If voters in Erie County smell a rat this fall, it’s not surprising.
After all, the two candidates for the office of Erie County executive are talking about rodents on the campaign trail.
The issue is raising new interest, especially since the county recently stepped back from its rodent-control initiatives in an effort to get local towns and villages to trap and eliminate the hairy, sneaky pests.
The election will be decided Tuesday.
Read on for the views of Republican incumbent Chris Collins and Democratic challenger Mark C. Poloncarz on the subject.
Collins doesn’t want the county in the rat business.
He kicked up controversy earlier this year when he ended the county’s program in which trained Health Department employees laid poisons and traps to address rats in problem areas.
It’s part of his view that the county should review any non-mandated programs to determine if they should be continued.
“I’m comfortable with that decision,” Collins said of ending the rat program.
“As I’ve stated, [I want a] smaller limited government doing what we’re mandated to do, and should do. Then others have their own responsibilities, and we can’t be responsible for all things for all people.”
Pressed by county legislators, Collins agreed earlier this year to set aside $70,000 to help towns and villages pay for permits and training to start their own rat programs.
Three communities—the Village of Kenmore, the City of Tonawanda and the Town of Hamburg — so far have been approved for a portion of that money.
With mandated costs such as Medicaid increasing, Collins said, the coun-
ty must take a serious look at programs it isn’t required to provide.
“I feel that the county has certain roles to play, and the cities, towns and villages have certain roles to play,” Collins said.
“Prior administrations have had an attitude of the county will do anything for anyone regardless of the cost, and we got in some serious problems by virtue of the county taking over the unarraigned prisoners at the Holding Center, and the county got into some serious issues relative to running the city parks.”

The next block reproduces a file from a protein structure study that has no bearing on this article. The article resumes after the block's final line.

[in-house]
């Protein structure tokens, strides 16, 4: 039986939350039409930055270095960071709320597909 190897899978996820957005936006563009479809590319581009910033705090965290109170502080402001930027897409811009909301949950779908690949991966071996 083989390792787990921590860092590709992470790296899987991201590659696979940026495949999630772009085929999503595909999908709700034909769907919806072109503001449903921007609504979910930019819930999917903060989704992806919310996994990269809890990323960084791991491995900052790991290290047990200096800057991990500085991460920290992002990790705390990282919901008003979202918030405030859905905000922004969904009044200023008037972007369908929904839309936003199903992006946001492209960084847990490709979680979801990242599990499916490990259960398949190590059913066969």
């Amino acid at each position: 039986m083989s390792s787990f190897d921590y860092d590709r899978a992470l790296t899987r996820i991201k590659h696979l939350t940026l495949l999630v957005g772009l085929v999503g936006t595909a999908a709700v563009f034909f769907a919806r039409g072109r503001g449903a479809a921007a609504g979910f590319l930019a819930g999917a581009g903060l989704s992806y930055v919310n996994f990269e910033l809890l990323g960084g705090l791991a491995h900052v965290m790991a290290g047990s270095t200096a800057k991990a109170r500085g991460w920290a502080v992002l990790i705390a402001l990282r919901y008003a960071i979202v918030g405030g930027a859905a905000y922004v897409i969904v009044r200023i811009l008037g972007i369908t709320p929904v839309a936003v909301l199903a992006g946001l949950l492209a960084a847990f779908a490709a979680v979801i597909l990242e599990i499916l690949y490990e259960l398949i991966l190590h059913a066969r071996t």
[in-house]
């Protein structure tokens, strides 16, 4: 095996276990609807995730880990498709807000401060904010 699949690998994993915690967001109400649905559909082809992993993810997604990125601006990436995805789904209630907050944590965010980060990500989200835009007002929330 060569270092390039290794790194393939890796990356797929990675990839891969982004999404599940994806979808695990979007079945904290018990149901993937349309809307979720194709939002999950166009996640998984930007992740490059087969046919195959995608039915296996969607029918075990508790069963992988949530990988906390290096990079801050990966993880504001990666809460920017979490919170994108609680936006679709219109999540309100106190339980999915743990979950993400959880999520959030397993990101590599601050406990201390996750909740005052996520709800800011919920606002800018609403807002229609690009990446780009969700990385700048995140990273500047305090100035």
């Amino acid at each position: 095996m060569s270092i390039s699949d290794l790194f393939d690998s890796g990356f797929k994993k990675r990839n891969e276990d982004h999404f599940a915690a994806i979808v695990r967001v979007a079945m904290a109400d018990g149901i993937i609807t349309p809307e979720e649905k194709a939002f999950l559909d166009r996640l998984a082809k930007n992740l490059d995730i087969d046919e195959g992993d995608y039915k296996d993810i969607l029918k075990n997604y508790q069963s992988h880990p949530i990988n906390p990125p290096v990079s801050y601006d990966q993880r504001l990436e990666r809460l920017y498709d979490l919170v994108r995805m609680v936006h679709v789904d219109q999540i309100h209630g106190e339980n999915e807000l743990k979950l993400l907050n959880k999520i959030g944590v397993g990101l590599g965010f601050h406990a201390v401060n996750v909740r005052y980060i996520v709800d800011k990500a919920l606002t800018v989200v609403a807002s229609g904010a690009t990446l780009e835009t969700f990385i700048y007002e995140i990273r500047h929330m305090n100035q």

Mark C. Poloncarz
Poloncarz, who currently serves as county comptroller, has exactly the opposite point of view on the issue of rats.
He thinks rodent control is the job of the county—not that of towns and villages.
Moreover, Poloncarz said, he thinks rodent-control programs are one of the basic services that residents expect and want their government to provide.
“I thought it was wrong of my opponent to do that,” he said of Collins’ cutbacks to rat programs. “If we’re not going to do it, who will?”
Poloncarz said that Erie County, unlike towns and villages, has a dedicated public health department, which is the natural place for rat-control efforts.
“All he’s doing is shifting costs, from Erie County to the towns,” said Poloncarz, who lives in North Buffalo. “To be eliminating those programs from the county is basically saying, ‘We don’t care about these issues.’ ”
“Well, maybe [Collins] doesn’t have rats running around Spaulding Lake. But I’ve heard lots of other residents talking about rats . . . all along the campaign trail.”
Poloncarz said that one Amherst resident told him he had found a sizable rat floating in his swimming pool this summer.
If he is elected county executive, Poloncarz said, his plan would be to reinstate the county’s two full-time rodent-control employees, basing them in the Health Department. He said he would cut some positions that had been added by Collins during his tenure in order to make funds available for the salaries of the rat catchers.
“There is sufficient funding in the budget,” he said. “It’s a question of priorities.”